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These are the Python FSM Implementations I have found so far...

I need to parse text file configurations, and I'm looking for an FSM implementation that provides the ability to munge data before inputting to the next state.

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I wrote a lightweight state machine called Transitions that you may want to add to the list. It has largely the same feature set as Fysom, but is completely object-oriented and can be easily instantiated on any Python object instead of requiring its own class. – Tal Yarkoni Oct 27 '14 at 4:04
up vote 16 down vote accepted

When I was doing a web project, I found Jake Gordon's javascript-state-machine quite useful. A while later, I needed an FSM for python and I couldn't find anything matching the javascript one in terms of simplicity and flexibility so I ported it to python. It's called fysom.

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Glad you liked it. I actually just ported the lib as verbatim and as I could. I'm not even sure if setting callbacks by assigning to object attributes is a common practice in python world. I will look into the configobj for sure. – Mansour Nov 15 '11 at 12:00
Adding a direct link to fysom on github (patched with unit-tests) – Mike Pennington Apr 30 '13 at 7:55

You can also check Fluidity (and its inoculable version, xFluidity), which is UML compatible and can be "injected" into your own objects. You can find Fluidity here: My post on using it:

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Perhaps it's just me, but I've always found it much easier to roll your own FSM for simple tasks unless you need a full blown lexer and parser.

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I find Lua to be fantastic for configuration files. – Judge Maygarden Apr 16 '11 at 15:06

Perhaps the tool PySCXML is to complex for your needs, but I think that you should nevertheless have a closer look too it. This project uses the W3C definition: State Chart XML (SCXML): State Machine Notation for Control Abstraction

SCXML provides a generic state-machine based execution environment based on CCXML and Harel State Tables

Currently, SCXML is a working draft; but chances are quite high that it is getting a W3C recommendation soon (It is the 16th draft).

Another interesting point to highlight is that there is an Apache Commons project aimed at creating and maintaining a Java SCXML engine capable of executing a state machine defined using a SCXML document, while abstracting out the environment interfaces... And for certain other tools supporting this technology will emerge in future when SCXML is leaving it's draft-status...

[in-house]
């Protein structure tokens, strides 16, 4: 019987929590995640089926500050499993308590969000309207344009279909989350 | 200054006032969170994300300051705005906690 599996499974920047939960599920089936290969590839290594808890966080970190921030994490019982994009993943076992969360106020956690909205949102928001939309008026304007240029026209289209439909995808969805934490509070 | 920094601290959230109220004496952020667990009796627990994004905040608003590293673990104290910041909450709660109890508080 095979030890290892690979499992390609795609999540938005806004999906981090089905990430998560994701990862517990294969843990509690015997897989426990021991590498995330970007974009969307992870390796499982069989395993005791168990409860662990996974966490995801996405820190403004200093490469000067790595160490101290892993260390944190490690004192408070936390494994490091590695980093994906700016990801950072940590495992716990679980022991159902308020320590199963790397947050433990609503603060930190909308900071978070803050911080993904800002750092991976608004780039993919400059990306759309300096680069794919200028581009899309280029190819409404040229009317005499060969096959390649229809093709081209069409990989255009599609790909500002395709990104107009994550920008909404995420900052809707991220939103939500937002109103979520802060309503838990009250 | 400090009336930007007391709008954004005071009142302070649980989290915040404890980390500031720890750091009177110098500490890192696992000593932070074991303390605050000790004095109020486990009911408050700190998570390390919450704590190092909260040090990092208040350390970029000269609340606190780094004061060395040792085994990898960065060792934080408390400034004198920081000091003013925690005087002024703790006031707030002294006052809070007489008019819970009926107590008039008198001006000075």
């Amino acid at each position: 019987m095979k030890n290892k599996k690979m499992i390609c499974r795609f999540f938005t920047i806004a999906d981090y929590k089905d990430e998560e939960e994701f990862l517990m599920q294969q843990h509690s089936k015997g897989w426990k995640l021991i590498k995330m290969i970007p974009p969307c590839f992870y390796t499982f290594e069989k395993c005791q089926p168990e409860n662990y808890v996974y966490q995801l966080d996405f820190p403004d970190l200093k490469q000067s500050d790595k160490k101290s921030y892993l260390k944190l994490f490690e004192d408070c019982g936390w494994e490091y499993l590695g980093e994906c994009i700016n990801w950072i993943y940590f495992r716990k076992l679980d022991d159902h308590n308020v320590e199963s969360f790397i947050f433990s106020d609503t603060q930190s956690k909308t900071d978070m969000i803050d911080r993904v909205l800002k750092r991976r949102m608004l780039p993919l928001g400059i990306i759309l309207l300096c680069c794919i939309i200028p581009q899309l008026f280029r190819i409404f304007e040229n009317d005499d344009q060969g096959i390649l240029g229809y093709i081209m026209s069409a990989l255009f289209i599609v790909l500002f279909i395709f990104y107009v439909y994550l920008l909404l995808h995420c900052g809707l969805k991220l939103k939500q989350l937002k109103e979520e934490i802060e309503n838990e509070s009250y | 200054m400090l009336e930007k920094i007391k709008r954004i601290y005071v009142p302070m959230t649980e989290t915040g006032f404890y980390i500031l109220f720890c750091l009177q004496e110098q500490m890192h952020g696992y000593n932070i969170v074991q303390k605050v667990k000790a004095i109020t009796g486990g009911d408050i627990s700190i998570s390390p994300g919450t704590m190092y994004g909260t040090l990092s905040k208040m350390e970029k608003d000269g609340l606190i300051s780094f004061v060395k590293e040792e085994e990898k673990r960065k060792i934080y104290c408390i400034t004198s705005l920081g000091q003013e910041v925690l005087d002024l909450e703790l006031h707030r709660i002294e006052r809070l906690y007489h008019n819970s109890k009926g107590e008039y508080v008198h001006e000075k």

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I'm not sure if this helps since the post is very old but I wrote a declarative FSM library for Python which can be located @

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Marmoolak is a hack on Fysom to support versioning and redis based memory of states.

Might be useful if you are interested in Fysom and also need persisted states using redis and also naming and versioning of your machines.

exmaple code:

from marmoolak import Machine
fsm = Machine('myname', 'version1' , {'initial': 'green',
         'events': [
             {'name': 'warn', 'src': 'green', 'dst': 'yellow'},
             {'name': 'panic', 'src': 'yellow', 'dst': 'red'},
             {'name': 'panic', 'src': 'green', 'dst': 'red'},
             {'name': 'calm', 'src': 'red', 'dst': 'yellow'},
             {'name': 'clear', 'src': 'yellow', 'dst': 'green'}],
         'callbacks': {
             'onpanic': onpanic,
             'oncalm': oncalm,
             'ongreen': ongreen,
             'onyellow': onyellow,
             'onred': onred }})

and then you can change states and everything will be saved on each state change.

fsm.panic(msg='killer bees', url="")
fsm.calm('bob', msg='sedatives in the honey pots')

Disclaimer: I am the author of marmoolak.

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